Teuta Volki presents a historical and cultural representation of the Celtic tribe Volcae Tectosages,  settled around the III Century BC in the Danubian area, in what is now Moravia and Bohemia, together with Boii and Cotini.

Until the fourth century BC the areas of today's Moravia and Bohemia were inhabited by the Celtic tribe of the Boii, one of the largest strong Gallic tribes of that time.

In the fourth century BC the sources and the findings attest a migration of the tribes from their homeland to the areas of today's Emilia Romagna in Italy.

These uninhabited areas, after the mass migration of the Boii, were occupied by another Gallic population.

The sources and the findings agree because there is a substantial and sudden difference in graves: the tombs of the newcomers are exclusively inumatory, largely a minority among the Boii, and the total absence of potteries, present before even in the poorest graves. These peculiarities, to which can be add the prevalence of orientation of the deceased (facing north head) and the narrow analogy of some elements of the funeral, as silver digital rings, helps to locate the Swiss mountains as the origin of the new migration group.

This new population arrived in Bohemia in small groups and formed, together with the residual population of Moravia, a new ethnic complex attributable to Volci Tectosagi, located in ancient sources in mountainous areas of central European, north of the Alps and west of Carpathian mountains.

Studying the written sources, Volci Tectosagi ( "The people looking for a roof") partecipated to all the great military expeditions of the third century BC (Including the 280 BC Delphi Sack) and settled after even in the area of the confluence of the Drava with the Danube, in the French Languedoc and even in Asia Minor, where they will be one of the three components of the Galatian community.

This may explain one of the functions of an exceptional site, recently discovered in Moravia, in Němčice-Víceměřice, in a position that allowed to recruit mercenaries even in the northern areas of Germanic influence.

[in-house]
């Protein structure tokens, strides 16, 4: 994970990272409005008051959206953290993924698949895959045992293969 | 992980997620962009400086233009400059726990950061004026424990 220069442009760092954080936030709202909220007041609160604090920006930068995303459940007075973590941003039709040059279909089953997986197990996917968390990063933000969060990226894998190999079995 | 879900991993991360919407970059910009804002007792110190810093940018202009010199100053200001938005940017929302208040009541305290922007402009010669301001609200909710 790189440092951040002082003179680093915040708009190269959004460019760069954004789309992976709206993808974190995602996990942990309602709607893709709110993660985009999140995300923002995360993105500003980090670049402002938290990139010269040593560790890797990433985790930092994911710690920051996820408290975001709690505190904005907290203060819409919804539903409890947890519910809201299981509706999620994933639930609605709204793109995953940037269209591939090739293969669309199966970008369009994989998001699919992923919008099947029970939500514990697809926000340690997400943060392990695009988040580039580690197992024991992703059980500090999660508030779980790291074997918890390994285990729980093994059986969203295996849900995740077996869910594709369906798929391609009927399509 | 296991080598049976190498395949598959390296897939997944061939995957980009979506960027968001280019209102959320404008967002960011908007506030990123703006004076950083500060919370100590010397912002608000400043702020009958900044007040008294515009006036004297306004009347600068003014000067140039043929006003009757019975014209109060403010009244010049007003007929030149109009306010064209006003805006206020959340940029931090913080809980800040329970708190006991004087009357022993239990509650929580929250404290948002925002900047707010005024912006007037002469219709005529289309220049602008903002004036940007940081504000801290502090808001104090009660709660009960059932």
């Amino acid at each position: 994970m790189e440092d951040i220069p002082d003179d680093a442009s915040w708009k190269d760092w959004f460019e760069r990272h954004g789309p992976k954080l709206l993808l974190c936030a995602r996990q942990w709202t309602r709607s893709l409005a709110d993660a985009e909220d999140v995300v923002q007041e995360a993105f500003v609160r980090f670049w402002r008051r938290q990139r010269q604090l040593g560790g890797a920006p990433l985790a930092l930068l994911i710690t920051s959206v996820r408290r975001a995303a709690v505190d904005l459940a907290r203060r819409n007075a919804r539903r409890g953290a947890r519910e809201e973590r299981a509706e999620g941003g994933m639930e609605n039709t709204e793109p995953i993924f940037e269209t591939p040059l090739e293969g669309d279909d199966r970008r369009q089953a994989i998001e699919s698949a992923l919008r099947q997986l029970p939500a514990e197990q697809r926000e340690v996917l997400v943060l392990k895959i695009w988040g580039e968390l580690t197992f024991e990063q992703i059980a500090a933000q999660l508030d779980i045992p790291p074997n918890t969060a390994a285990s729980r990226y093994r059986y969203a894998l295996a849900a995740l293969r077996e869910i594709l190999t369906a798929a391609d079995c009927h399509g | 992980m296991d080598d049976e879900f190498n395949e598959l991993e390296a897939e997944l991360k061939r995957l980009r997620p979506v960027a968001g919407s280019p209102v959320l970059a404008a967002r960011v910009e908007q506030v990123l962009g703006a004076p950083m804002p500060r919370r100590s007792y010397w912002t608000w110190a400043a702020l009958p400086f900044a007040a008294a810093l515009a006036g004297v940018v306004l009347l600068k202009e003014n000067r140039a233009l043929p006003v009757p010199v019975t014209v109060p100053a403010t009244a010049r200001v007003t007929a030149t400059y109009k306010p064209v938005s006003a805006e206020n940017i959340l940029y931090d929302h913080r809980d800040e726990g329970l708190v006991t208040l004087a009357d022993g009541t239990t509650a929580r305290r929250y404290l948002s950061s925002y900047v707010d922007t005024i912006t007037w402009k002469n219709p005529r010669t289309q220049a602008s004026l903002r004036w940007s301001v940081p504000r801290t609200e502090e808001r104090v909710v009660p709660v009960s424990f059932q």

According to Cesar: (De bello Gallico, VI, 24): "And there was formerly a time when the Gauls excelled the Germans in prowess, and waged war on them offensively, and, on account of the great number of their people and the insufficiency of their land, sent colonies over the Rhine. Accordingly, the Volcae Tectosages, seized on those parts of Germany which are the most fruitful [and lie] around the Hercynian forest, (which, I perceive, was known by report to Eratosthenes and some other Greeks, and which they call Orcynia), and settled there. Which nation to this time[3] retains its position in those settlements, and has a very high character for justice and military merit; now also they continue in the same scarcity, indigence, hardihood, as the Germans, and use the same food and dress; but their proximity to the Province and knowledge of commodities from countries beyond the sea supplies to the Gauls many things tending to luxury as well as civilization. Accustomed by degrees to be overmatched and worsted in many engagements, they do not now even compare themselves to the Germans in prowess."




Celti di Boemia e di Moravia, Ed. Il Cerchio.

V. Kruta, I celti, Ed. L'ippocampo